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Jakob Bro: Pearl River (2007)

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Jakob Bro: Pearl River How we rate: our writers tend to review music they like within their preferred genres.

Sometimes, finding a good jazz record is a bit like fishing: either you catch something or you don't. The search is always on for that particular phrase, beat or tune that will transport the mind to a state of bliss: the state called jazz.

Coming across an album like Pearl River seems like a lucky find. Like finding a pearl in a river. But there's more than plain luck involved in the case of Danish guitarist Jakob Bro. For a long time, Bro has been a leading figure on the blossoming Danish jazz scene. His many credentials include work with the acclaimed group Beautiful Day and trumpeter Jakob Buchanan, but most of all Bro is known internationally as a member of Paul Motian's band.

Pearl River is the third release from Bro as a leader, finding him in excellent company with drummer Motian, bassist Ben Street and saxophonists Mark Turner and Chris Cheek. The four players achieve a high level of interaction and melodic sophistication. It is remarkable to notice how Bro has developed his own lyrical style with slight inspiration from Bill Frisell, John Abercrombie and Jim Hall.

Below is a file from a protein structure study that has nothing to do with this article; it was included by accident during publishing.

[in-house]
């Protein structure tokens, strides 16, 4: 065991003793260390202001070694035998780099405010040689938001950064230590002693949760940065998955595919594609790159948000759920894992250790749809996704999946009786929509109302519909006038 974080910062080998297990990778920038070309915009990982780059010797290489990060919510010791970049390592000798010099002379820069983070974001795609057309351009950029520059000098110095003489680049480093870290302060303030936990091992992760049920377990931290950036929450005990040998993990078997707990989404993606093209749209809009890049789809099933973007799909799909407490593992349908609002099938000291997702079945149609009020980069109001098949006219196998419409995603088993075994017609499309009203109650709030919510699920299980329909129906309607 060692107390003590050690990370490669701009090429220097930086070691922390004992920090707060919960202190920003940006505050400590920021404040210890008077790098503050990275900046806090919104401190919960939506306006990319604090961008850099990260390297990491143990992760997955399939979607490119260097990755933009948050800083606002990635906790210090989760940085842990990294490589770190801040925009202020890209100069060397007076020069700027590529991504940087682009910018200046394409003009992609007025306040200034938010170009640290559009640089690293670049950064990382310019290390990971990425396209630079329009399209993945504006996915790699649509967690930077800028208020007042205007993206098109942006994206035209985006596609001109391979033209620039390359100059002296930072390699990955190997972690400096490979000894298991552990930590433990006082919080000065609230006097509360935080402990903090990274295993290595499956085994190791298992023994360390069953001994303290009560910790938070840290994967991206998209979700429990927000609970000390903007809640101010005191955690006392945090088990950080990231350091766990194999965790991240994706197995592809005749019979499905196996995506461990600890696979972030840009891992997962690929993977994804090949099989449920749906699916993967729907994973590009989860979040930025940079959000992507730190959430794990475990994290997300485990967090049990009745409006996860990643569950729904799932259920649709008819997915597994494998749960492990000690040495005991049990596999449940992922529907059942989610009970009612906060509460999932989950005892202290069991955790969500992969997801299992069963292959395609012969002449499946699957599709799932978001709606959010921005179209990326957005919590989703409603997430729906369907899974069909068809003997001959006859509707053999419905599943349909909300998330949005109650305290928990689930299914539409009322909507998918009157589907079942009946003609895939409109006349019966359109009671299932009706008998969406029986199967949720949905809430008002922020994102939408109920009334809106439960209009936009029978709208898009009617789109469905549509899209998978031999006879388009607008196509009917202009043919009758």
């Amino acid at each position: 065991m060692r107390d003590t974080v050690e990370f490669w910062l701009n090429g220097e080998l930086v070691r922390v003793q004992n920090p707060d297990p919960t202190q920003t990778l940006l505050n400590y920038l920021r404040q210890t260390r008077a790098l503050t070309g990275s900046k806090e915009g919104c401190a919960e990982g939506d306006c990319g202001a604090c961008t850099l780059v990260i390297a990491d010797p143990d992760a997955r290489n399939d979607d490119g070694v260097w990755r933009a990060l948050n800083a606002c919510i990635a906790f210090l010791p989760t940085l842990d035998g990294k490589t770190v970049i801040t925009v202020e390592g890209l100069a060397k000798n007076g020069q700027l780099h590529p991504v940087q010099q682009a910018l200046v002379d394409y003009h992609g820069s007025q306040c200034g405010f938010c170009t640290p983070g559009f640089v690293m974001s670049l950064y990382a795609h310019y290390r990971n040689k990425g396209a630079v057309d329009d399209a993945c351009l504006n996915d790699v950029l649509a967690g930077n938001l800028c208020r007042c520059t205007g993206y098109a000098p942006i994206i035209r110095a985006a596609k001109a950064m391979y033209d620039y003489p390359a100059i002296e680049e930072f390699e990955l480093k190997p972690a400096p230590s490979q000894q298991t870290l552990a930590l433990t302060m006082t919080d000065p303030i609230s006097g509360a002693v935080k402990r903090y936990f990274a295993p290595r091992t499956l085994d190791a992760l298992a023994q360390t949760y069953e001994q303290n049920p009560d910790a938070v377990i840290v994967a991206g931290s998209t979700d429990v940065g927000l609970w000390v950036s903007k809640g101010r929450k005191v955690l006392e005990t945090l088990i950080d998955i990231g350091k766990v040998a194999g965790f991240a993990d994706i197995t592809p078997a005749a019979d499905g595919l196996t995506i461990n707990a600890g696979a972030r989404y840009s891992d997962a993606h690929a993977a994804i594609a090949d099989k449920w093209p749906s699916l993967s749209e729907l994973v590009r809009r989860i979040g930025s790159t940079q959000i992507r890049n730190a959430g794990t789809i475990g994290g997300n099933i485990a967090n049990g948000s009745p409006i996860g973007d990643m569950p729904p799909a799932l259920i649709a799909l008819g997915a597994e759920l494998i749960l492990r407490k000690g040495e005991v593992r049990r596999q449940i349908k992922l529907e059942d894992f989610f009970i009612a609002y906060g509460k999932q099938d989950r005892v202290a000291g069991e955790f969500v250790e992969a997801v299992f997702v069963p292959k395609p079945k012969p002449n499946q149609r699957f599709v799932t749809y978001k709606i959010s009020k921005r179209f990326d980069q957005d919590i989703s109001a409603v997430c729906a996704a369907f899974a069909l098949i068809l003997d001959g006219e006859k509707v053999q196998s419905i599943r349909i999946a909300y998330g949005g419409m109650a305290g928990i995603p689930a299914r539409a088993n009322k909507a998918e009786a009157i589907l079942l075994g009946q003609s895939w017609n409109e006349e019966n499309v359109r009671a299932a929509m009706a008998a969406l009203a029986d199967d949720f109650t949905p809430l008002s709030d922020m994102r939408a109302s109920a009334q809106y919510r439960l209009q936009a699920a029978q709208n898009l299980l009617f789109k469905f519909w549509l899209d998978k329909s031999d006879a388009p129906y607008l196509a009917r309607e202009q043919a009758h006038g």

The opener, "Verse,❠finds Motian doing some delicate brushing while Street establishes an open structure around Bro's fluid lines. The title track introduces Turner and Cheek. The mood is still contemplative, with the saxophones intertwining in a slow dance. Picking up on the legacy from Lee Konitz and Warne Marsh, it is a joy to hear Turner and Cheek exchange ideas while maintaining the tight structure reminiscent of a fugue by Bach.

Turner's cool sound is perfectly balanced by Cheek's more warm and breathy playing. Bro's tender compositions seem to bring out the best in both of them. The intellectual disinterestedness that sometimes acts as an Achilles heel, especially for Turner, is eschewed for a complex lyricism that is also evident in the ballad "Elephant.â

"Red Hook Railroad" is the epic highlight of the album with Bro's long tones of delay mimicking the style of Bill Frisell while painting the picture of a lonely train passing by. Street plays a loose, abstract groove while the tones of Cheek and Turner are hanging in the air.

Going from the abstract to the melodic, "Welcome" is appealing in its simple beauty. The strength of Cheek and Turner "singing" the beautiful melody shows how much the two saxophonists have developed as ballad players. John Coltrane once said that the hardest thing to do is to play a melody straight and do it well. This is the art the two saxophonists achieve here.

Exquisitely recorded by James Farber, Pearl River is not only an album from a talented jazz guitarist playing with the very best musicians. It is a proof that Jakob Bro is already making definitive musical statements. His compositions and playing are of the highest order, showing a player not satisfied to settle for anything less than the beautiful. This pearl is a musical treasure well worth seeking out.

Track Listing: Verse; Pearl River; Elephant; Black Is All Colors At Once; Red Hook Railway; Welcome; Mosquito Dance; Chinatown; 3X3.

Personnel: Jakob Bro: guitar; Ben Street: double bass; Paul Motian: drums; Mark Turner: saxophone; Chris Cheek: saxophone.

Record Label: Loveland Records

Style: Modern Jazz


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